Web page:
Brunch Decadence at the Rainbow Room

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Brunch Decadence at the Rainbow Room, rainbow room, brunch, gael greene reviews, the three tomatoes

The brunch buffet is an over-the-top merry-go-round of breakfast  merging with lunch.

Our ascendance to the new revitalized Rainbow Room that first Sunday just after noon was not promising. An NBC audience milling about in the lobby kept us from using the designated elevator. Security, we were told. We had to check our coats on the concourse and take a freight elevator, then transfer to yet another lift. Security! I was grumpy already. The truth is I’ve never been a brunch fan.

On the 65th floor we stop…mesmerized by the sweep of our island from the bar. Maybe the minds in charge think the view and an outdoor terrace are decorative enough. SixtyFive, a new cocktail lounge, looks like an airplane terminal waiting room in a third world country. “Hopefully, they’re still working on it,” I mutter.

And then to the left, the new entrance to the Rainbow Room. A trio of hosts greet us. Our quartet is among the first to arrive. As we are seated on the edge of the dance floor, I am distracted by the dense merry-go-round of the brunch buffet. It’s Tiffany of eats, a Brooklyn Smorgasbord on steroids, arranged like an octopus with dozens of chefs in white coats and captains in tunics standing inside each tentacle, ready to entice and slice, to slosh and slather.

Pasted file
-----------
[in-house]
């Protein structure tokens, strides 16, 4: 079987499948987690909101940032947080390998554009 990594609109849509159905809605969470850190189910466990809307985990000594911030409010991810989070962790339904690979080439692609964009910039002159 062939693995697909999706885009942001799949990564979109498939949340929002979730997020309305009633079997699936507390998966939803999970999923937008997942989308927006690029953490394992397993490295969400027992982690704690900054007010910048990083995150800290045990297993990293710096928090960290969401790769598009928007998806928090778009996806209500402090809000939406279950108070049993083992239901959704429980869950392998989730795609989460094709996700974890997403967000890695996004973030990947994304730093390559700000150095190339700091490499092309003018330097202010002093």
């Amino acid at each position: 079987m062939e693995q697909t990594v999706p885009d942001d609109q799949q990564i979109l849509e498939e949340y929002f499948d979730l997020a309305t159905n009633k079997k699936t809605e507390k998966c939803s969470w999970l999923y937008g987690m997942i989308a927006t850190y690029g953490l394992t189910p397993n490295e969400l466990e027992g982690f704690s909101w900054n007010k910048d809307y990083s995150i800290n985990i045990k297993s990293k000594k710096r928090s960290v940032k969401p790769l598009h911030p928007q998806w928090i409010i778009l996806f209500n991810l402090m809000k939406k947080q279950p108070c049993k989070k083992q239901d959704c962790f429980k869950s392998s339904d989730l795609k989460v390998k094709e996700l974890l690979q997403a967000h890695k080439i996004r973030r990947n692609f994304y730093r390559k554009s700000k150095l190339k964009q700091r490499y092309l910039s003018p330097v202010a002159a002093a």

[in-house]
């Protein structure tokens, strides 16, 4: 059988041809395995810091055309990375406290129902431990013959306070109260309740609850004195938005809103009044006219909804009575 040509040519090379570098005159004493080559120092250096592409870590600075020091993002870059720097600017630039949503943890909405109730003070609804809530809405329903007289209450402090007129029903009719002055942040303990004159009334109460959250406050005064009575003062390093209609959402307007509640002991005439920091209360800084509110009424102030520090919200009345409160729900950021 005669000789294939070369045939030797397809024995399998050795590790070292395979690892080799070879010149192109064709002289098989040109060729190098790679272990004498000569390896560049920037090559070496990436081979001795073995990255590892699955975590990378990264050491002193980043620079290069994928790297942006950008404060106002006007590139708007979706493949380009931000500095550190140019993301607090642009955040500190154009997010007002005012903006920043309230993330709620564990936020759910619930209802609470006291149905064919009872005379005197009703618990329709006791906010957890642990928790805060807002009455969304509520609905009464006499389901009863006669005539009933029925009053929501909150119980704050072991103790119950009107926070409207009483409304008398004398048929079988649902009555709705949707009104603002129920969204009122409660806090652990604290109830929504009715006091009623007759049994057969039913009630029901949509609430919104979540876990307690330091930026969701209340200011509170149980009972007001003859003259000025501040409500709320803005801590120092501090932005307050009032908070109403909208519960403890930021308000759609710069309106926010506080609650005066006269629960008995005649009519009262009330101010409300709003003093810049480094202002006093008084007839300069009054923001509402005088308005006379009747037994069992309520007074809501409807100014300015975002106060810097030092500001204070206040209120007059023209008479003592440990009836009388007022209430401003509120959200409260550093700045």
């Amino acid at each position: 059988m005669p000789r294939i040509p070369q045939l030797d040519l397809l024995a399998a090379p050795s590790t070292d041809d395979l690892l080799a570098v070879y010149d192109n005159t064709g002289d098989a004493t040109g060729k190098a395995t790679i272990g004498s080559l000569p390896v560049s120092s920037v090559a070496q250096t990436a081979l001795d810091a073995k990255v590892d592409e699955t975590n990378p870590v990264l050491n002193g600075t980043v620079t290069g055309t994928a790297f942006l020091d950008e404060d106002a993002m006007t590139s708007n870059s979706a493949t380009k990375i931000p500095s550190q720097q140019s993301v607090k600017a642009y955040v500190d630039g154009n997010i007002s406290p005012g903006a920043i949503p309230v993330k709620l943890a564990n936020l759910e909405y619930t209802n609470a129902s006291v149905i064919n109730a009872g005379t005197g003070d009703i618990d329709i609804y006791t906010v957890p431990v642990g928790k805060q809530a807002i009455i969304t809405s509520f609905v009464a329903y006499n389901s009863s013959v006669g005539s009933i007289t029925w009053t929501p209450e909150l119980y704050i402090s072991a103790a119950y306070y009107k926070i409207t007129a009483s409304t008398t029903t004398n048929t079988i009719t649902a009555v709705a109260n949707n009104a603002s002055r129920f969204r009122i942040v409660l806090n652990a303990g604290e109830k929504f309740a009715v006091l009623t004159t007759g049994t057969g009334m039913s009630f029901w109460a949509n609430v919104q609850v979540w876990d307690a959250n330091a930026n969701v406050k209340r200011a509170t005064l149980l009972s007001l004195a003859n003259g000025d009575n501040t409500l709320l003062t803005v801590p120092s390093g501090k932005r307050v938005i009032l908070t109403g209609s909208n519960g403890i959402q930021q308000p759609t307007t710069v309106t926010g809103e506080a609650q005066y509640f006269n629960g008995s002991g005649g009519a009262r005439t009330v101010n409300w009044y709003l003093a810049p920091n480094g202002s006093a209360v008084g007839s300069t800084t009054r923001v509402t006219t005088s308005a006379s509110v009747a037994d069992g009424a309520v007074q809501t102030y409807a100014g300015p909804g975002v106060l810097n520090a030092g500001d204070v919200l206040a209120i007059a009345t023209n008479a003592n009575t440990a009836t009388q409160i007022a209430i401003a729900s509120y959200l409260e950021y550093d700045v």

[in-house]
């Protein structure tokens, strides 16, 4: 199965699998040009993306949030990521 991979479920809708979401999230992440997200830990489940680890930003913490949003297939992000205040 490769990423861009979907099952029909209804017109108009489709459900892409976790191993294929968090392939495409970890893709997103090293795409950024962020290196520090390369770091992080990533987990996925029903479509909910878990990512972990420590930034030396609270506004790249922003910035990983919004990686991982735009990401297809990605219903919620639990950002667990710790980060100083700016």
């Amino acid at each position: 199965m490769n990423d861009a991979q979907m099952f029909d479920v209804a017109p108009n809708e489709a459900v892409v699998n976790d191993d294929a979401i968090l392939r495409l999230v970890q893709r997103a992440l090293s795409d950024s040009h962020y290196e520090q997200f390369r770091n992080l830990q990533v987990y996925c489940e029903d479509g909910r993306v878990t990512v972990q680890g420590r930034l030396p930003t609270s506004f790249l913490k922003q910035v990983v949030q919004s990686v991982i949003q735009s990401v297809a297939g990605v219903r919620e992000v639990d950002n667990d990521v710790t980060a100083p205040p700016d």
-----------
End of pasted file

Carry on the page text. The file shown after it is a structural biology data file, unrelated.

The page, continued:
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Of course, the view has changed during the Rainbow’s five year  rehab but not the thrill.

I recall the reopening party after an earlier rehab by Joe Baum. Leona Helmsley’s bare shoulders as she proudly danced with her Harry. I remember all the parties for Citymeals-on-Wheels Baum gave as a gift, a grace carried into the era of the Cipriani. I turn to the window looking downtown. It’s a glorious blue-sky day. I can’t name all the new towers that didn’t exist when the Rainbow Room shuttered in 2009 for its five-year makeover. But the thrill is the same. Mirrors make the windows seem larger, but I find the room too grey and missing some softness. Then I notice how new curtains of crystals reflecting the sun make miniature rainbows on the carpet. I stop looking for flaws.